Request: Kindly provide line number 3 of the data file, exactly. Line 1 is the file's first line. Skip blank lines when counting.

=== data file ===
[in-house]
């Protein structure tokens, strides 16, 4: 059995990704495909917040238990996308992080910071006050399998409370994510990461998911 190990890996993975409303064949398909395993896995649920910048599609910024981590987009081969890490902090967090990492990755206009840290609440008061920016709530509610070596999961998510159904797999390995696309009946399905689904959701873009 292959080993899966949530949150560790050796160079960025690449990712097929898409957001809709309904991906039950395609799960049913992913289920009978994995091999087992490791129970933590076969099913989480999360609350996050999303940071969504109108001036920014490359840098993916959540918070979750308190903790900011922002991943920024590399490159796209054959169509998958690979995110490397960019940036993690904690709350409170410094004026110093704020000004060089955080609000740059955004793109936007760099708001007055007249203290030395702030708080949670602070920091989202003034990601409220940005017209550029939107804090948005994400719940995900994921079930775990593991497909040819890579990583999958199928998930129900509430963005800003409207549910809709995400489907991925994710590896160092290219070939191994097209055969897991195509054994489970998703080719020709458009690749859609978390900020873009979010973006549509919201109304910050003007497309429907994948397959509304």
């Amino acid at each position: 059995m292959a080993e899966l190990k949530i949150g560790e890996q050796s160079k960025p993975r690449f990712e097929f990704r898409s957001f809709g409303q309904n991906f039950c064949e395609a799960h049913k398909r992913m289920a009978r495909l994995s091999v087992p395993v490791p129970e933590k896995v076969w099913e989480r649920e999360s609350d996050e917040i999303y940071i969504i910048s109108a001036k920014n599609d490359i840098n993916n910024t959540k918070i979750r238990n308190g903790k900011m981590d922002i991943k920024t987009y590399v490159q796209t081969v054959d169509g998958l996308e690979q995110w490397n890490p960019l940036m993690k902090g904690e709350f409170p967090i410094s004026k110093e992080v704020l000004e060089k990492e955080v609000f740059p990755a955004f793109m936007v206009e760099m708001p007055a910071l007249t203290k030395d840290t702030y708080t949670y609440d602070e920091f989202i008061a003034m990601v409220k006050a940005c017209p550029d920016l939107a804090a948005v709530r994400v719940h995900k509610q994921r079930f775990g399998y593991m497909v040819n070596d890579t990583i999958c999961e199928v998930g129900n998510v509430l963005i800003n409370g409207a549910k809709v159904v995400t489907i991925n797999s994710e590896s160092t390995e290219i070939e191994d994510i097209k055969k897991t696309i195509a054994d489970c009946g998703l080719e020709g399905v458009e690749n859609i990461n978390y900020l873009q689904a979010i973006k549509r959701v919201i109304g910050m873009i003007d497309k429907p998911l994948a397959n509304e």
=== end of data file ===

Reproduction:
């Amino acid at each position: 059995m292959a080993e899966l190990k949530i949150g560790e890996q050796s160079k960025p993975r690449f990712e097929f990704r898409s957001f809709g409303q309904n991906f039950c064949e395609a799960h049913k398909r992913m289920a009978r495909l994995s091999v087992p395993v490791p129970e933590k896995v076969w099913e989480r649920e999360s609350d996050e917040i999303y940071i969504i910048s109108a001036k920014n599609d490359i840098n993916n910024t959540k918070i979750r238990n308190g903790k900011m981590d922002i991943k920024t987009y590399v490159q796209t081969v054959d169509g998958l996308e690979q995110w490397n890490p960019l940036m993690k902090g904690e709350f409170p967090i410094s004026k110093e992080v704020l000004e060089k990492e955080v609000f740059p990755a955004f793109m936007v206009e760099m708001p007055a910071l007249t203290k030395d840290t702030y708080t949670y609440d602070e920091f989202i008061a003034m990601v409220k006050a940005c017209p550029d920016l939107a804090a948005v709530r994400v719940h995900k509610q994921r079930f775990g399998y593991m497909v040819n070596d890579t990583i999958c999961e199928v998930g129900n998510v509430l963005i800003n409370g409207a549910k809709v159904v995400t489907i991925n797999s994710e590896s160092t390995e290219i070939e191994d994510i097209k055969k897991t696309i195509a054994d489970c009946g998703l080719e020709g399905v458009e690749n859609i990461n978390y900020l873009q689904a979010i973006k549509r959701v919201i109304g910050m873009i003007d497309k429907p998911l994948a397959n509304e």